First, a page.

One of the largest purchases we’ll ever make is when we buy a home. It’s an exciting time but also very stressful. Along with this large purchase comes an equally large mortgage. This new debt will typically take between 25 and 30 years to pay off, but many people choose to pay off their mortgage earlier.
Paying off the mortgage early is an important financial goal. It’s a goal that typically (and hopefully) is achievable before retirement.
Paying off the mortgage early is a great medium-term goal, something achievable within 10-20 years (or even earlier if you’re really aggressive). This makes it a very interesting financial goal to include in your financial plan. Unlike investing, paying off debt is very predictable, so it can be very motivating to see steady progress against your mortgage each year.
Getting rid of your mortgage is a great feeling! It’s incredibly satisfying to see those mortgage payments disappear forever. It’s also nice to know that you have the security of owning your home outright.
Paying off the mortgage early also removes a large burden from your monthly cash flow. This creates a lot of flexibility to make lifestyle changes, switch careers, take more time off work, or even retire early.
There are different ways to pay off a mortgage early. Which method you choose will depend on your personal and financial goals. The important thing is to make a plan.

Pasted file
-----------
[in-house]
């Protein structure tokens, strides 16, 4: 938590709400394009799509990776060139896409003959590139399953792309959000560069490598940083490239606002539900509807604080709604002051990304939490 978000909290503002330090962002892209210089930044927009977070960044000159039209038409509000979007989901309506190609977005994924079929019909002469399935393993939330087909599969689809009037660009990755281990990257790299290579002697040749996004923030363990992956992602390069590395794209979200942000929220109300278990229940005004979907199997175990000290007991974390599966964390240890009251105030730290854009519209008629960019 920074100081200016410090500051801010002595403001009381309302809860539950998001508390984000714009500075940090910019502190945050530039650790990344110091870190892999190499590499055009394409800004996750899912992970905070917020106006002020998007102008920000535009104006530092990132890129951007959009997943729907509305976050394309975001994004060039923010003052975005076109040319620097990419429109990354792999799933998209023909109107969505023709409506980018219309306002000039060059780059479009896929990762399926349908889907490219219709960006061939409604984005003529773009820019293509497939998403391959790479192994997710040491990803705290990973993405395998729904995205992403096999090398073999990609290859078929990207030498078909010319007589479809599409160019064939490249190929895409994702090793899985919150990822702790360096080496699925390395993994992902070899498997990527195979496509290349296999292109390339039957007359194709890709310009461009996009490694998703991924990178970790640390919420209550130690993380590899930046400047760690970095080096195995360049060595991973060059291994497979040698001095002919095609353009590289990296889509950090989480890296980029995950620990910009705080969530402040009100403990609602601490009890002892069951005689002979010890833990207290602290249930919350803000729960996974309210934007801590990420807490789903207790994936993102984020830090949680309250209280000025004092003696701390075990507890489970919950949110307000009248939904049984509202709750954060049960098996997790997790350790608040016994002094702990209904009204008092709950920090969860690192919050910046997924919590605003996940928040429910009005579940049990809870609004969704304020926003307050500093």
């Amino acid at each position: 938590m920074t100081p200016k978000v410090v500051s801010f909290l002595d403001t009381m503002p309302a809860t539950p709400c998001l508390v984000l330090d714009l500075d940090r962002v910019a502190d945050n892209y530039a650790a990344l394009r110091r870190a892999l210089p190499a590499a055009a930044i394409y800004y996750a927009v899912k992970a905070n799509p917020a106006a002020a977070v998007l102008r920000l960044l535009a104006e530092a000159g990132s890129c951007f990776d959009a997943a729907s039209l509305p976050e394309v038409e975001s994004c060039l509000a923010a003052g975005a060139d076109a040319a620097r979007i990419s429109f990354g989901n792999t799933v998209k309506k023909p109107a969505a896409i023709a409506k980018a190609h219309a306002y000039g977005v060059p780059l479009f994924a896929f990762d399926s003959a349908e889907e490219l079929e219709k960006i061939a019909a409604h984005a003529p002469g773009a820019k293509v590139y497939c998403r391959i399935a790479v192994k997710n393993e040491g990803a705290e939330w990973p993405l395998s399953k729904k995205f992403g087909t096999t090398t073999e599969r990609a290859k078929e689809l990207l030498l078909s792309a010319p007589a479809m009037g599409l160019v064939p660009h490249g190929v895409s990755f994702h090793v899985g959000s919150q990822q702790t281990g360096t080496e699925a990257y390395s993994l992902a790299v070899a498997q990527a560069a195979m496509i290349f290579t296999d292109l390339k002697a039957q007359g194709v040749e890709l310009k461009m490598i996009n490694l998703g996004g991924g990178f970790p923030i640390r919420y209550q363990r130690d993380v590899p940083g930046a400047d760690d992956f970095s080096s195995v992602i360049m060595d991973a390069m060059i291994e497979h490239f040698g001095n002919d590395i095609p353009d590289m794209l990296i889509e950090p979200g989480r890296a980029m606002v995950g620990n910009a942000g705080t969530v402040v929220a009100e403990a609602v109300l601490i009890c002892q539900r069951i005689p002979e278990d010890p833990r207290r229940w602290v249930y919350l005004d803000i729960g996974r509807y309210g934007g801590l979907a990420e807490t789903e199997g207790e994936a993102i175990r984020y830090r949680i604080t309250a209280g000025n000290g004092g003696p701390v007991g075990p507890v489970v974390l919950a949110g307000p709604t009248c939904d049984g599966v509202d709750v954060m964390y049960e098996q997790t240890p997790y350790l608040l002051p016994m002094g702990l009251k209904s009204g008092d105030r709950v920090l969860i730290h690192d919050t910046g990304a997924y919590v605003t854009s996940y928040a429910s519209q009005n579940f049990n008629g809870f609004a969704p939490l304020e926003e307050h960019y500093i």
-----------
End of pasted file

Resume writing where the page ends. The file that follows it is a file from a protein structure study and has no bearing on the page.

Making a mortgage payoff plan can be exciting. It’s amazing to see how those future payments can quickly reduce your mortgage. Making a plan is easy and we’ll show you a couple of examples using our free debt payoff tool. It’s always important to balance paying off the mortgage early against other financial goals, like saving for retirement. So make sure your goal to pay off the mortgage early is part of your overall financial plan.
There’s a common misconception that financial planning isn’t necessary when you’re young. Young people are often told to go “read some books” about personal finance. Financial planning is traditionally thought of as something reserved for those with higher income, higher net worth, transitioning into retirement etc.
The fact is… this couldn’t be further from the truth.
One of the BEST times to build a financial plan is when you’re young, when you have lots of options, when you’re designing your life (both personally and financially), and when you’re making some BIG financial decisions that will impact you well into the future.
Some of the financial decisions you make while you’re young can haunt you for years or decades. Making the right decisions now can mean less stress and greater peace of mind in the future.
So why is there this misconception that financial planning isn’t for young people?
Most likely because financial planning in the past was focused on products, it was all about investments, insurance, new debt etc. Products that could be sold. Young people were often left out of the conversation because in general, young people don’t need products, they need advice.
Getting the right advice is so important when you’re young.
Even small decisions can have an enormous impact over time. It’s important to get the right advice early on, avoid common mistakes, and create the right systems and habits that will pay dividends for decades to come.